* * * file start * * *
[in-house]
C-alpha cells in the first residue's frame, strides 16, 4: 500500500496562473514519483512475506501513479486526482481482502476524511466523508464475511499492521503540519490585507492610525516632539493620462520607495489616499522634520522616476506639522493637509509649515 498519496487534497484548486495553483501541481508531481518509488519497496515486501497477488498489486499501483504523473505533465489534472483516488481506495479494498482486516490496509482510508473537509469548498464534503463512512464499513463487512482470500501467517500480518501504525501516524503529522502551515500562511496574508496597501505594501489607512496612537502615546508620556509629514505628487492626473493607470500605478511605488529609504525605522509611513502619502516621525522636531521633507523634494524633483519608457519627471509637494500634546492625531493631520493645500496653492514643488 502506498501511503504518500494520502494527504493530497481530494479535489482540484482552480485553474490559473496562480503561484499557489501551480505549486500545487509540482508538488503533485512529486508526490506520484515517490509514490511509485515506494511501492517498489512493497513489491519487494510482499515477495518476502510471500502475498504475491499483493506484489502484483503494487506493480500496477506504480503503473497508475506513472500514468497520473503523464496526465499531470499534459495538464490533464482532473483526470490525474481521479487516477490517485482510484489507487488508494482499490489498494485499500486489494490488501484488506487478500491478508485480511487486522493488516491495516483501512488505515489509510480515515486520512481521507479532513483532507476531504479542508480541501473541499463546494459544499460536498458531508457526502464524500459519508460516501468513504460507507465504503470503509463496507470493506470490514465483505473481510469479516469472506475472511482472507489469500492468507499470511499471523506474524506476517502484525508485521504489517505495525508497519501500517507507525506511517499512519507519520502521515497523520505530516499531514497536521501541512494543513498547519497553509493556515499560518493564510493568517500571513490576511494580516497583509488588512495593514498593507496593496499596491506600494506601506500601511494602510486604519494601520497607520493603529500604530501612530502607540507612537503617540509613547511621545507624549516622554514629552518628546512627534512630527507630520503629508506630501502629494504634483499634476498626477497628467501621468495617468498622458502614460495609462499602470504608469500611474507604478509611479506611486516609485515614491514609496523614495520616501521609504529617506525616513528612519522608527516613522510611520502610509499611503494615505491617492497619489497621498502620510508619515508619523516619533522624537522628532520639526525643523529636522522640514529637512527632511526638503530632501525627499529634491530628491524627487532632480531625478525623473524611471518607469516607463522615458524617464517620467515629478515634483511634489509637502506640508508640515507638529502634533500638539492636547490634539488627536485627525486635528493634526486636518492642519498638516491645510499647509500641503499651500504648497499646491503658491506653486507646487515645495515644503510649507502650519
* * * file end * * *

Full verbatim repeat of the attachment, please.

[in-house]
C-alpha cells in the first residue's frame, strides 16, 4: 500500500496562473514519483512475506501513479486526482481482502476524511466523508464475511499492521503540519490585507492610525516632539493620462520607495489616499522634520522616476506639522493637509509649515 498519496487534497484548486495553483501541481508531481518509488519497496515486501497477488498489486499501483504523473505533465489534472483516488481506495479494498482486516490496509482510508473537509469548498464534503463512512464499513463487512482470500501467517500480518501504525501516524503529522502551515500562511496574508496597501505594501489607512496612537502615546508620556509629514505628487492626473493607470500605478511605488529609504525605522509611513502619502516621525522636531521633507523634494524633483519608457519627471509637494500634546492625531493631520493645500496653492514643488 502506498501511503504518500494520502494527504493530497481530494479535489482540484482552480485553474490559473496562480503561484499557489501551480505549486500545487509540482508538488503533485512529486508526490506520484515517490509514490511509485515506494511501492517498489512493497513489491519487494510482499515477495518476502510471500502475498504475491499483493506484489502484483503494487506493480500496477506504480503503473497508475506513472500514468497520473503523464496526465499531470499534459495538464490533464482532473483526470490525474481521479487516477490517485482510484489507487488508494482499490489498494485499500486489494490488501484488506487478500491478508485480511487486522493488516491495516483501512488505515489509510480515515486520512481521507479532513483532507476531504479542508480541501473541499463546494459544499460536498458531508457526502464524500459519508460516501468513504460507507465504503470503509463496507470493506470490514465483505473481510469479516469472506475472511482472507489469500492468507499470511499471523506474524506476517502484525508485521504489517505495525508497519501500517507507525506511517499512519507519520502521515497523520505530516499531514497536521501541512494543513498547519497553509493556515499560518493564510493568517500571513490576511494580516497583509488588512495593514498593507496593496499596491506600494506601506500601511494602510486604519494601520497607520493603529500604530501612530502607540507612537503617540509613547511621545507624549516622554514629552518628546512627534512630527507630520503629508506630501502629494504634483499634476498626477497628467501621468495617468498622458502614460495609462499602470504608469500611474507604478509611479506611486516609485515614491514609496523614495520616501521609504529617506525616513528612519522608527516613522510611520502610509499611503494615505491617492497619489497621498502620510508619515508619523516619533522624537522628532520639526525643523529636522522640514529637512527632511526638503530632501525627499529634491530628491524627487532632480531625478525623473524611471518607469516607463522615458524617464517620467515629478515634483511634489509637502506640508508640515507638529502634533500638539492636547490634539488627536485627525486635528493634526486636518492642519498638516491645510499647509500641503499651500504648497499646491503658491506653486507646487515645495515644503510649507502650519